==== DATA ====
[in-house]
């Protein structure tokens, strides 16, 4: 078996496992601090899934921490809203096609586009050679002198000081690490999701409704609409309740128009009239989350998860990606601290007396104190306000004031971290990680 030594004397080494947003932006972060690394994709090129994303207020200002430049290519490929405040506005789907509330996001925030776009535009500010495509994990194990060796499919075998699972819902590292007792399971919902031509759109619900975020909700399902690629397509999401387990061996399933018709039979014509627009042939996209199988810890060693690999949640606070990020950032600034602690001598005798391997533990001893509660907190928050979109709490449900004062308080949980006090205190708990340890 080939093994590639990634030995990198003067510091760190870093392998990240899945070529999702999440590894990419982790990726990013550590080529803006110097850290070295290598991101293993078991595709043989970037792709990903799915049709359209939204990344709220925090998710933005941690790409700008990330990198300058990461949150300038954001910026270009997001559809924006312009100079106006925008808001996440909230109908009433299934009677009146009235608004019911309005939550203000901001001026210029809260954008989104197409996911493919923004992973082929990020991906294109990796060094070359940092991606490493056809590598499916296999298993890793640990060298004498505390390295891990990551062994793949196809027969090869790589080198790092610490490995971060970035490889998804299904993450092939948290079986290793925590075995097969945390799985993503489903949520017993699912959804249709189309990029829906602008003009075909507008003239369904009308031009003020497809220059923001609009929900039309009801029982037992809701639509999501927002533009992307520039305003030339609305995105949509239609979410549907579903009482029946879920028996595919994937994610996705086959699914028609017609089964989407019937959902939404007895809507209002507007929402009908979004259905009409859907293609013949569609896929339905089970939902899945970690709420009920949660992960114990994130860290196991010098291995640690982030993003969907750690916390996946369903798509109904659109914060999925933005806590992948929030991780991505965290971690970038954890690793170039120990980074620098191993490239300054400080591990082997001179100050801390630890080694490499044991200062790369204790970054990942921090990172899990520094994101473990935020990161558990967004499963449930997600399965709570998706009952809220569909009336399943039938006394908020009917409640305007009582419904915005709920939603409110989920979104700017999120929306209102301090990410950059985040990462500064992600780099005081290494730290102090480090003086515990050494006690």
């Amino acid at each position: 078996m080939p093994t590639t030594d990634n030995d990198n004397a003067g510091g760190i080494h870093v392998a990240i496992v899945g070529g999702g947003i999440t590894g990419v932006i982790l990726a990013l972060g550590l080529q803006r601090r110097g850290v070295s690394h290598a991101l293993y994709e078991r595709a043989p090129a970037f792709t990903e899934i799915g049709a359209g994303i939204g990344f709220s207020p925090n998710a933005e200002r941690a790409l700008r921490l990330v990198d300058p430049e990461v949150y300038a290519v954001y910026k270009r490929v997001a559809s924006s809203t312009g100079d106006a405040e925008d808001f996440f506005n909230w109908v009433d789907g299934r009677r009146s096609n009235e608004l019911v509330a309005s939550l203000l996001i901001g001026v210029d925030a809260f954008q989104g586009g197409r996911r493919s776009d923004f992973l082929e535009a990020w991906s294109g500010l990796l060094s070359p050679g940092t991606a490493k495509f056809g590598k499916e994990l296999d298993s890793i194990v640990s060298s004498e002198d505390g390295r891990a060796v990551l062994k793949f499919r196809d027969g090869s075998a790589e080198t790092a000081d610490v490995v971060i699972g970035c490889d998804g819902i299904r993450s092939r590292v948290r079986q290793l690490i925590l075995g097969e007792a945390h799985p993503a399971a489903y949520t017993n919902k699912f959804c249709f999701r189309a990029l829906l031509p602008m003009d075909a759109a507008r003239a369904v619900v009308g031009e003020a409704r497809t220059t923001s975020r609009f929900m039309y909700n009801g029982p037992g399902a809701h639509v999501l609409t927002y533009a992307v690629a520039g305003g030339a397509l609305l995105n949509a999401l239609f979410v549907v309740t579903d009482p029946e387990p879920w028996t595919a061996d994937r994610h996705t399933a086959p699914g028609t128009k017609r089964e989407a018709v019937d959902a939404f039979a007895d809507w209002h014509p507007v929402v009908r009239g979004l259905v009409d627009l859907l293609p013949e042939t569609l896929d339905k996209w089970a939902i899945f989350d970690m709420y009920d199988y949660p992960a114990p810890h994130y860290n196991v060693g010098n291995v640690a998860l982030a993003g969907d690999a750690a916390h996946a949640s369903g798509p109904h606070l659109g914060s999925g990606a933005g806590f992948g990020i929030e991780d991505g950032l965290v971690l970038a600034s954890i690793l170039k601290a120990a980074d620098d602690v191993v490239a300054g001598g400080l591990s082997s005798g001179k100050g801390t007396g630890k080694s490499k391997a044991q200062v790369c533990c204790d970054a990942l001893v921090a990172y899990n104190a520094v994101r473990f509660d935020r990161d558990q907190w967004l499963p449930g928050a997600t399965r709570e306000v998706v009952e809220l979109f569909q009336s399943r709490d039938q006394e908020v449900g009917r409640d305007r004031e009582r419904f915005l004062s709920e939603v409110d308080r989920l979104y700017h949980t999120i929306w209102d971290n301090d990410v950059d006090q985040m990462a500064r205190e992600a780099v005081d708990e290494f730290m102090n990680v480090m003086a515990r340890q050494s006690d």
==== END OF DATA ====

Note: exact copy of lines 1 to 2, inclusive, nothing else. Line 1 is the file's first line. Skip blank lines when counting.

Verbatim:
[in-house]
């Protein structure tokens, strides 16, 4: 078996496992601090899934921490809203096609586009050679002198000081690490999701409704609409309740128009009239989350998860990606601290007396104190306000004031971290990680 030594004397080494947003932006972060690394994709090129994303207020200002430049290519490929405040506005789907509330996001925030776009535009500010495509994990194990060796499919075998699972819902590292007792399971919902031509759109619900975020909700399902690629397509999401387990061996399933018709039979014509627009042939996209199988810890060693690999949640606070990020950032600034602690001598005798391997533990001893509660907190928050979109709490449900004062308080949980006090205190708990340890 080939093994590639990634030995990198003067510091760190870093392998990240899945070529999702999440590894990419982790990726990013550590080529803006110097850290070295290598991101293993078991595709043989970037792709990903799915049709359209939204990344709220925090998710933005941690790409700008990330990198300058990461949150300038954001910026270009997001559809924006312009100079106006925008808001996440909230109908009433299934009677009146009235608004019911309005939550203000901001001026210029809260954008989104197409996911493919923004992973082929990020991906294109990796060094070359940092991606490493056809590598499916296999298993890793640990060298004498505390390295891990990551062994793949196809027969090869790589080198790092610490490995971060970035490889998804299904993450092939948290079986290793925590075995097969945390799985993503489903949520017993699912959804249709189309990029829906602008003009075909507008003239369904009308031009003020497809220059923001609009929900039309009801029982037992809701639509999501927002533009992307520039305003030339609305995105949509239609979410549907579903009482029946879920028996595919994937994610996705086959699914028609017609089964989407019937959902939404007895809507209002507007929402009908979004259905009409859907293609013949569609896929339905089970939902899945970690709420009920949660992960114990994130860290196991010098291995640690982030993003969907750690916390996946369903798509109904659109914060999925933005806590992948929030991780991505965290971690970038954890690793170039120990980074620098191993490239300054400080591990082997001179100050801390630890080694490499044991200062790369204790970054990942921090990172899990520094994101473990935020990161558990967004499963449930997600399965709570998706009952809220569909009336399943039938006394908020009917409640305007009582419904915005709920939603409110989920979104700017999120929306209102301090990410950059985040990462500064992600780099005081290494730290102090480090003086515990050494006690």